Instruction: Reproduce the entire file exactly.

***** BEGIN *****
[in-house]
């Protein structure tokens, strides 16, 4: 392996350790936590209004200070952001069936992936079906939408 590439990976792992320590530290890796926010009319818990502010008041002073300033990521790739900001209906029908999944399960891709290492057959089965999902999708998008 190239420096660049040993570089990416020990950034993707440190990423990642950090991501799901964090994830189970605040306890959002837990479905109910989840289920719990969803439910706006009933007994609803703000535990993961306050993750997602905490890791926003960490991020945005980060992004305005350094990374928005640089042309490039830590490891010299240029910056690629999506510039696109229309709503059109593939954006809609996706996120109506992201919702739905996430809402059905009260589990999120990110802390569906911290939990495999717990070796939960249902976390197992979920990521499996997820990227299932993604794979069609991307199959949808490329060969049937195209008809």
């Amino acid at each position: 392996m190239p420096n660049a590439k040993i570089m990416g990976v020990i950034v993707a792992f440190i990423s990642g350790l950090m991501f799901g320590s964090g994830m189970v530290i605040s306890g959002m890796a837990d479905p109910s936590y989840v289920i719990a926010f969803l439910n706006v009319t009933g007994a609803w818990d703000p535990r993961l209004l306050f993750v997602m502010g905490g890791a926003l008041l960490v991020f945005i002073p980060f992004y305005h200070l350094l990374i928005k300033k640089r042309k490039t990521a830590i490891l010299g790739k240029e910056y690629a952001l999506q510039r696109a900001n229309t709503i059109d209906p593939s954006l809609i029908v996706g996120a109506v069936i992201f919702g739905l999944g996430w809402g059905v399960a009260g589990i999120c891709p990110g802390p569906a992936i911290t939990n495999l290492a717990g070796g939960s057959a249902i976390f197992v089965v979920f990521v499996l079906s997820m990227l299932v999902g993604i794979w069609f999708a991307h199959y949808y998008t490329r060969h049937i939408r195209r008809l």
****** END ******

[in-house]
């Protein structure tokens, strides 16, 4: 392996350790936590209004200070952001069936992936079906939408 590439990976792992320590530290890796926010009319818990502010008041002073300033990521790739900001209906029908999944399960891709290492057959089965999902999708998008 190239420096660049040993570089990416020990950034993707440190990423990642950090991501799901964090994830189970605040306890959002837990479905109910989840289920719990969803439910706006009933007994609803703000535990993961306050993750997602905490890791926003960490991020945005980060992004305005350094990374928005640089042309490039830590490891010299240029910056690629999506510039696109229309709503059109593939954006809609996706996120109506992201919702739905996430809402059905009260589990999120990110802390569906911290939990495999717990070796939960249902976390197992979920990521499996997820990227299932993604794979069609991307199959949808490329060969049937195209008809």
């Amino acid at each position: 392996m190239p420096n660049a590439k040993i570089m990416g990976v020990i950034v993707a792992f440190i990423s990642g350790l950090m991501f799901g320590s964090g994830m189970v530290i605040s306890g959002m890796a837990d479905p109910s936590y989840v289920i719990a926010f969803l439910n706006v009319t009933g007994a609803w818990d703000p535990r993961l209004l306050f993750v997602m502010g905490g890791a926003l008041l960490v991020f945005i002073p980060f992004y305005h200070l350094l990374i928005k300033k640089r042309k490039t990521a830590i490891l010299g790739k240029e910056y690629a952001l999506q510039r696109a900001n229309t709503i059109d209906p593939s954006l809609i029908v996706g996120a109506v069936i992201f919702g739905l999944g996430w809402g059905v399960a009260g589990i999120c891709p990110g802390p569906a992936i911290t939990n495999l290492a717990g070796g939960s057959a249902i976390f197992v089965v979920f990521v499996l079906s997820m990227l299932v999902g993604i794979w069609f999708a991307h199959y949808y998008t490329r060969h049937i939408r195209r008809l």